My previous post about the Orkney Islands focused on Kirkwall and the Italian Chapel. In this entry, I've posted photographs of the Broch of Birsay, the Stone Circle of Brodgar, Gurness Broch and Cuween Hill cairn.
In the winter months, the Broch of Birsay can be visited without paying an admission fee. Visitors must wait until low tide in order to walk across the causeway to see the broch. When I visited, low tide was from 8:00am until mid-day. I arrived at 8:00am to walk across the causeway. The sea was rough on the northern side of the causeway, and we saw several massive waves crashing against the stones. The causeway was a little slippery with the seaweed, so we walked carefully. In places, the causeway had been washed away, but visitors could walk onto the larger stones or the sand.
Views from the causeway at Birsay
Views of pools of water on the side of the raised causeway at Birsay
Birsay beach on Orkney
I enjoyed seeing the causeway after the tide had just gone out and looking for shells, creatures, and the small pools of water left behind.
Once we arrived on the other side of the causeway, we walked up a small slope that led to the broch. This was originally a tunnel that led up from the beach to the village, and it was wide enough to bring boats up. However, part of the village has collapsed into the sea as the slopes have eroded, but it's not clear how much of the village has been lost. The origins of the village are Celtic and Norse.
This land was probably first settled in the 5th century by missionaries. In the 7th century, it was a Pictish fortress before being taken over by the Norse in the 9th century. A carved Pictish stone (replica) can be seen here, and some of the Norse buildings have drainage and under-floor heating. One of the Norse buildings is a sauna. In the 12th century, a church and monastary was built here, and the ruins can still be seen.
Broch of Birsay settlement with ruins of walls and under-floor heating.
After visiting the Broch of Birsay, we drove to the Neolithic stone circle, the Ring of Brodgar. The stone circle is built between two lakes and is in a picturesque location. The stone circle is stunning. While walking around the Ring of Brodgar, we felt like we were entering four seasons (sun to rain to hail); the weather can change so quickly.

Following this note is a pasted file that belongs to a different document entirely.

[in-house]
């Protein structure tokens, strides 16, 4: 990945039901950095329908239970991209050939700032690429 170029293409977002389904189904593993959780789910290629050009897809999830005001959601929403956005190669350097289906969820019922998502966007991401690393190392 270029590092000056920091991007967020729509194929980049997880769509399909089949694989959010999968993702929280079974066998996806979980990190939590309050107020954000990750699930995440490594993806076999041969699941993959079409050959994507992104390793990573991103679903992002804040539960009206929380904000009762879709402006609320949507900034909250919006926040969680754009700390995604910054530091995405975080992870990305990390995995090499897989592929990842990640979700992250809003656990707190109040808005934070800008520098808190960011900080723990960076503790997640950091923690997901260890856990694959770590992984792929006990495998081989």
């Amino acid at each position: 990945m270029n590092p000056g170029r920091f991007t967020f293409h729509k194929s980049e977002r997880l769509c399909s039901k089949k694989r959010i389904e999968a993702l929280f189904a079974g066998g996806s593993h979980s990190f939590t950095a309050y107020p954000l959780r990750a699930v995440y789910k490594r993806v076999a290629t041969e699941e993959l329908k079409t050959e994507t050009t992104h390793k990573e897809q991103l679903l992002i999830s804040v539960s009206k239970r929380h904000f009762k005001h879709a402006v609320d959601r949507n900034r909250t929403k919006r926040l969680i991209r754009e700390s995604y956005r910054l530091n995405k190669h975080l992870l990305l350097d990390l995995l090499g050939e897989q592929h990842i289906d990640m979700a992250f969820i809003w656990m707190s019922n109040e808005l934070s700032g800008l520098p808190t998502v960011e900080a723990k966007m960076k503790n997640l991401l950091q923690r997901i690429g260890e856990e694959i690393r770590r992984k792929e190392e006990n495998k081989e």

Ring of Brodgar
Ring of Brodgar
Another ancient site on Orkney is the Broch of Gurness, an Iron Age settlement. The broch is surrounded by houses and is separated by a dug trench. Part of the settlement has collapsed into the sea due to the erosion. While I was waiting for the broch to open, I saw a tern sea bird flying above the broch.
Pieces of a Roman amphora was also discovered in the broch, which shows significance to the Roman empire at this time.
The sea next to the Broch of Gurness.
The entrance to the broch would have been grand in its day as a status symbol, and it would have been guarded. The door was made of stone and rested on a pivot stone, and this can still be seen just inside the broch. For access to the village outside, the visitors would simply use one of the side 'streets' before the door to the broch.
The entrance to the broch
The settlement located just outside the broch
The settlement outside the broch, with the broch to the left in the photograph. A circular pivot stone for a doorway can be seen in the photograph
A 'street' with houses on either side.
One of the houses has storage areas built inside the walls.
The entrance to the broch. It's possible that guard dogs were in this area, in the alcove on the other side of the large stone slabs which formed a small waiting area before the door.
The entrance to the broch
Another place to visit, close to Kirkwall, is Cuween Hill cairn. A cairn is a chambered tomb, built inside a hill or covered with earth. Thousands of these exist, but only a few have been escavated, and many more are probably waiting to be discovered. These cairns include a few human bones, such as skulls and larger bones as well as possibly the remains of a particular type of animal. It is possible that different communities had their own cairns and affiliated themselves with a particular animal. In this cairn, the animal was the dog. Human and dog bones were found here. Cuween Hill has beautiful views as it's on the side of a mountain. The tomb itself is free to access, but it is a tight fit as the passage is very narrow and muddy. Visitors must crawl through it, and unless you're very small, you need to crouch/crawl very low. This is one of the most difficult cairns to access.
Cuween Hill cairn entrance